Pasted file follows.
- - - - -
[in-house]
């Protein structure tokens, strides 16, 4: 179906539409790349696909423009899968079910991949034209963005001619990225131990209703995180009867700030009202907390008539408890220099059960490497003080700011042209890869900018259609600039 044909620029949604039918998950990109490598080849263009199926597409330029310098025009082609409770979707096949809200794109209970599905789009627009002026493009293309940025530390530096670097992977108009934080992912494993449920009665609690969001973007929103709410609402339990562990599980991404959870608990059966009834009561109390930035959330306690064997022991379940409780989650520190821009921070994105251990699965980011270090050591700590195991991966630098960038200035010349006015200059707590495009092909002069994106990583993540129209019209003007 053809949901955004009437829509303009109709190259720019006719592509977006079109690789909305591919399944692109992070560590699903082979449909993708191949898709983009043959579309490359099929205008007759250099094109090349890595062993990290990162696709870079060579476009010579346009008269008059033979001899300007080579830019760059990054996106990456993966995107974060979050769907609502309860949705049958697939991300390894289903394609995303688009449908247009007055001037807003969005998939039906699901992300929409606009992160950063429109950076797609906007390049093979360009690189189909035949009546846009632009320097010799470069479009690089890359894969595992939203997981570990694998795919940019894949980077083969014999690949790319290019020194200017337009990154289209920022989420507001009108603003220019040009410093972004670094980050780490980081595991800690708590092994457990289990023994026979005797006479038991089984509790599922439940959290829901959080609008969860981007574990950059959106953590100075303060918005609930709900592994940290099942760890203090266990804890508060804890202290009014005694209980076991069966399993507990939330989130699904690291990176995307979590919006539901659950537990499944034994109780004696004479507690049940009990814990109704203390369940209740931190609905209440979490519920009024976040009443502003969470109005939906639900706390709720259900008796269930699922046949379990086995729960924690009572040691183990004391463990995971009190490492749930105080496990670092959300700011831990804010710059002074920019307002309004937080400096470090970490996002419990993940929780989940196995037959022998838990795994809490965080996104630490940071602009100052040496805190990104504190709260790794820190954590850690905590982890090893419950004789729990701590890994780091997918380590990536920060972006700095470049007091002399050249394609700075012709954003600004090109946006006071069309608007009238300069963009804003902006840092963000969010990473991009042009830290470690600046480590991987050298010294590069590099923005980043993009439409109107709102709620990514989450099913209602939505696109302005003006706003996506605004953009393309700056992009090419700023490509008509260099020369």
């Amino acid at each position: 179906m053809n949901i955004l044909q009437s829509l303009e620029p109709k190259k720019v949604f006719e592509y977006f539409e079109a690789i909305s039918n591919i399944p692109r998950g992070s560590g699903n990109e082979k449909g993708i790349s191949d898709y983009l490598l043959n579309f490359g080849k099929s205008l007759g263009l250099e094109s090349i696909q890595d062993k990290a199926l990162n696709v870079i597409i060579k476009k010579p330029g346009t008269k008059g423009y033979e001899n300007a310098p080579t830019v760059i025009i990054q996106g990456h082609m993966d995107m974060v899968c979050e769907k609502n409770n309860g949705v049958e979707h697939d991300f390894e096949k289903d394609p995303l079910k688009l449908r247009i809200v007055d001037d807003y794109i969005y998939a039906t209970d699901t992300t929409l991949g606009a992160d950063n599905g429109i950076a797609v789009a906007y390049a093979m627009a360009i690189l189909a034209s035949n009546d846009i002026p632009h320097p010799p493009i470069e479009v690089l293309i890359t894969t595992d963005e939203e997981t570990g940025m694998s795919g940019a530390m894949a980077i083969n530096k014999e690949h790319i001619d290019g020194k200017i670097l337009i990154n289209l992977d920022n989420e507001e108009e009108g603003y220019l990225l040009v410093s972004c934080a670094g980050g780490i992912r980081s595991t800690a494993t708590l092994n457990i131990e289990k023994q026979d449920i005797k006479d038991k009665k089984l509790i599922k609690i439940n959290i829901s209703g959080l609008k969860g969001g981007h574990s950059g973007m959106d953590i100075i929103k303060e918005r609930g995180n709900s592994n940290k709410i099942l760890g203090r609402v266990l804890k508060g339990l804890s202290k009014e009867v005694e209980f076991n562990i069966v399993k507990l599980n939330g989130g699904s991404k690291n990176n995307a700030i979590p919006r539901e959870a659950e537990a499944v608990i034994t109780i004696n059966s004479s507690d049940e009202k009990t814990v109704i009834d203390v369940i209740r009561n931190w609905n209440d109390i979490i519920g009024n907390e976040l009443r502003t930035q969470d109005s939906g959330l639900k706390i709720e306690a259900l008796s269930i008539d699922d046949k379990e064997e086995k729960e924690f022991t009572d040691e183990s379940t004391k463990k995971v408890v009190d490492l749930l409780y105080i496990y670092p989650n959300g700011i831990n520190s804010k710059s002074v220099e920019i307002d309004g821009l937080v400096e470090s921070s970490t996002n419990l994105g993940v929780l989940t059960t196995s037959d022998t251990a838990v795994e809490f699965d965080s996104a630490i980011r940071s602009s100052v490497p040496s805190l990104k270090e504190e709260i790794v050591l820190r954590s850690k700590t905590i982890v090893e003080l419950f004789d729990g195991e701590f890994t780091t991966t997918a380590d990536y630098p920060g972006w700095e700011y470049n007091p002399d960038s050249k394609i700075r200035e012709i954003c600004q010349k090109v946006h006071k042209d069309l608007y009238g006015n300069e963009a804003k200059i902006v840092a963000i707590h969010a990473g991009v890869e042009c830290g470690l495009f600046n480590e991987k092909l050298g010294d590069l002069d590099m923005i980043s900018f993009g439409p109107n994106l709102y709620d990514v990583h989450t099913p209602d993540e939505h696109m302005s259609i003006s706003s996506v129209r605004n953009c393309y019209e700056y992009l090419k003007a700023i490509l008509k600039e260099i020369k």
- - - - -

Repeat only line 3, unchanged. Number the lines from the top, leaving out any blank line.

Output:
């Amino acid at each position: 179906m053809n949901i955004l044909q009437s829509l303009e620029p109709k190259k720019v949604f006719e592509y977006f539409e079109a690789i909305s039918n591919i399944p692109r998950g992070s560590g699903n990109e082979k449909g993708i790349s191949d898709y983009l490598l043959n579309f490359g080849k099929s205008l007759g263009l250099e094109s090349i696909q890595d062993k990290a199926l990162n696709v870079i597409i060579k476009k010579p330029g346009t008269k008059g423009y033979e001899n300007a310098p080579t830019v760059i025009i990054q996106g990456h082609m993966d995107m974060v899968c979050e769907k609502n409770n309860g949705v049958e979707h697939d991300f390894e096949k289903d394609p995303l079910k688009l449908r247009i809200v007055d001037d807003y794109i969005y998939a039906t209970d699901t992300t929409l991949g606009a992160d950063n599905g429109i950076a797609v789009a906007y390049a093979m627009a360009i690189l189909a034209s035949n009546d846009i002026p632009h320097p010799p493009i470069e479009v690089l293309i890359t894969t595992d963005e939203e997981t570990g940025m694998s795919g940019a530390m894949a980077i083969n530096k014999e690949h790319i001619d290019g020194k200017i670097l337009i990154n289209l992977d920022n989420e507001e108009e009108g603003y220019l990225l040009v410093s972004c934080a670094g980050g780490i992912r980081s595991t800690a494993t708590l092994n457990i131990e289990k023994q026979d449920i005797k006479d038991k009665k089984l509790i599922k609690i439940n959290i829901s209703g959080l609008k969860g969001g981007h574990s950059g973007m959106d953590i100075i929103k303060e918005r609930g995180n709900s592994n940290k709410i099942l760890g203090r609402v266990l804890k508060g339990l804890s202290k009014e009867v005694e209980f076991n562990i069966v399993k507990l599980n939330g989130g699904s991404k690291n990176n995307a700030i979590p919006r539901e959870a659950e537990a499944v608990i034994t109780i004696n059966s004479s507690d049940e009202k009990t814990v109704i009834d203390v369940i209740r009561n931190w609905n209440d109390i979490i519920g009024n907390e976040l009443r502003t930035q969470d109005s939906g959330l639900k706390i709720e306690a259900l008796s269930i008539d699922d046949k379990e064997e086995k729960e924690f022991t009572d040691e183990s379940t004391k463990k995971v408890v009190d490492l749930l409780y105080i496990y670092p989650n959300g700011i831990n520190s804010k710059s002074v220099e920019i307002d309004g821009l937080v400096e470090s921070s970490t996002n419990l994105g993940v929780l989940t059960t196995s037959d022998t251990a838990v795994e809490f699965d965080s996104a630490i980011r940071s602009s100052v490497p040496s805190l990104k270090e504190e709260i790794v050591l820190r954590s850690k700590t905590i982890v090893e003080l419950f004789d729990g195991e701590f890994t780091t991966t997918a380590d990536y630098p920060g972006w700095e700011y470049n007091p002399d960038s050249k394609i700075r200035e012709i954003c600004q010349k090109v946006h006071k042209d069309l608007y009238g006015n300069e963009a804003k200059i902006v840092a963000i707590h969010a990473g991009v890869e042009c830290g470690l495009f600046n480590e991987k092909l050298g010294d590069l002069d590099m923005i980043s900018f993009g439409p109107n994106l709102y709620d990514v990583h989450t099913p209602d993540e939505h696109m302005s259609i003006s706003s996506v129209r605004n953009c393309y019209e700056y992009l090419k003007a700023i490509l008509k600039e260099i020369k």